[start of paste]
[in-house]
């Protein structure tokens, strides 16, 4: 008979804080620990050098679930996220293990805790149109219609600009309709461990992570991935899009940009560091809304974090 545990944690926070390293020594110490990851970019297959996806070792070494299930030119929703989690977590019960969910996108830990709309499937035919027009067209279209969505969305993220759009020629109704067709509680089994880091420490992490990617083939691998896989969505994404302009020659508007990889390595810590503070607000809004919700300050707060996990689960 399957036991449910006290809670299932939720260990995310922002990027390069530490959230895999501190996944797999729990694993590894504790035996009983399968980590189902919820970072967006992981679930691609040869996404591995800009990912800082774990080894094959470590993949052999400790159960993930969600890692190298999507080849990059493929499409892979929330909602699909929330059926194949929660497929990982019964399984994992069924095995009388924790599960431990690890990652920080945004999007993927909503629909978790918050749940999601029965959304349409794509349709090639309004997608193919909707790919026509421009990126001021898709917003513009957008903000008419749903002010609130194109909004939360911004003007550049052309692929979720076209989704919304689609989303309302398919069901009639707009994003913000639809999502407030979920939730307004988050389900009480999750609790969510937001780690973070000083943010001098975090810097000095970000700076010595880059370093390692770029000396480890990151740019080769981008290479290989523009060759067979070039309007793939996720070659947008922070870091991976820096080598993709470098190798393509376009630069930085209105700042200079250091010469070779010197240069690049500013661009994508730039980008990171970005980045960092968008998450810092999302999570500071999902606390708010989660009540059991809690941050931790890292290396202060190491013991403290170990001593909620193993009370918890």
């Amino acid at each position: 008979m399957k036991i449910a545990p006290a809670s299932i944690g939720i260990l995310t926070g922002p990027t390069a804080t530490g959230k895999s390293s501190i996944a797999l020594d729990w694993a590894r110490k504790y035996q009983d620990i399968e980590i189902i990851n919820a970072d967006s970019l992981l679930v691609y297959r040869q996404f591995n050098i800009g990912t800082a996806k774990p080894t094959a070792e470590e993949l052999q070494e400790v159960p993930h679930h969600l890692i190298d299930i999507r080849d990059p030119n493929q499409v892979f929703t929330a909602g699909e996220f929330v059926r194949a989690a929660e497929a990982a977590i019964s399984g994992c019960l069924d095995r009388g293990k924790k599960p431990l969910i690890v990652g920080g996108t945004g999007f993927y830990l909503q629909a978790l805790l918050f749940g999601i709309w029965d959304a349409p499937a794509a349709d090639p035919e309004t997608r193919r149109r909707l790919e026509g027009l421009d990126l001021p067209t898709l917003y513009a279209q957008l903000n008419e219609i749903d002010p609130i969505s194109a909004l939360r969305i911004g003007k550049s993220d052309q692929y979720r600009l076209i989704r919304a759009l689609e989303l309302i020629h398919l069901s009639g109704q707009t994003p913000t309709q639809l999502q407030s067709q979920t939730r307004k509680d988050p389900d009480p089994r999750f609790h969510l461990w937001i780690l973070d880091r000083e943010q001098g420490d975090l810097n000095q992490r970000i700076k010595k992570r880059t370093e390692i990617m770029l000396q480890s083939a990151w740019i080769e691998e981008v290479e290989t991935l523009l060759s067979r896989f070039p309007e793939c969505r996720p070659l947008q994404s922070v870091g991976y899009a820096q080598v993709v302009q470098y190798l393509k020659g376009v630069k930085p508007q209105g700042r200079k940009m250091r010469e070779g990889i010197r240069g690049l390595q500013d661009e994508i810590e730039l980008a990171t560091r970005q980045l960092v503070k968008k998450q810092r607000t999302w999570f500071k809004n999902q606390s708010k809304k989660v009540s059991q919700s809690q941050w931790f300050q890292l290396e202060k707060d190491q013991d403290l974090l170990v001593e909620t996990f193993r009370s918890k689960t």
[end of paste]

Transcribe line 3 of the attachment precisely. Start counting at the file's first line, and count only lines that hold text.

């Amino acid at each position: 008979m399957k036991i449910a545990p006290a809670s299932i944690g939720i260990l995310t926070g922002p990027t390069a804080t530490g959230k895999s390293s501190i996944a797999l020594d729990w694993a590894r110490k504790y035996q009983d620990i399968e980590i189902i990851n919820a970072d967006s970019l992981l679930v691609y297959r040869q996404f591995n050098i800009g990912t800082a996806k774990p080894t094959a070792e470590e993949l052999q070494e400790v159960p993930h679930h969600l890692i190298d299930i999507r080849d990059p030119n493929q499409v892979f929703t929330a909602g699909e996220f929330v059926r194949a989690a929660e497929a990982a977590i019964s399984g994992c019960l069924d095995r009388g293990k924790k599960p431990l969910i690890v990652g920080g996108t945004g999007f993927y830990l909503q629909a978790l805790l918050f749940g999601i709309w029965d959304a349409p499937a794509a349709d090639p035919e309004t997608r193919r149109r909707l790919e026509g027009l421009d990126l001021p067209t898709l917003y513009a279209q957008l903000n008419e219609i749903d002010p609130i969505s194109a909004l939360r969305i911004g003007k550049s993220d052309q692929y979720r600009l076209i989704r919304a759009l689609e989303l309302i020629h398919l069901s009639g109704q707009t994003p913000t309709q639809l999502q407030s067709q979920t939730r307004k509680d988050p389900d009480p089994r999750f609790h969510l461990w937001i780690l973070d880091r000083e943010q001098g420490d975090l810097n000095q992490r970000i700076k010595k992570r880059t370093e390692i990617m770029l000396q480890s083939a990151w740019i080769e691998e981008v290479e290989t991935l523009l060759s067979r896989f070039p309007e793939c969505r996720p070659l947008q994404s922070v870091g991976y899009a820096q080598v993709v302009q470098y190798l393509k020659g376009v630069k930085p508007q209105g700042r200079k940009m250091r010469e070779g990889i010197r240069g690049l390595q500013d661009e994508i810590e730039l980008a990171t560091r970005q980045l960092v503070k968008k998450q810092r607000t999302w999570f500071k809004n999902q606390s708010k809304k989660v009540s059991q919700s809690q941050w931790f300050q890292l290396e202060k707060d190491q013991d403290l974090l170990v001593e909620t996990f193993r009370s918890k689960t």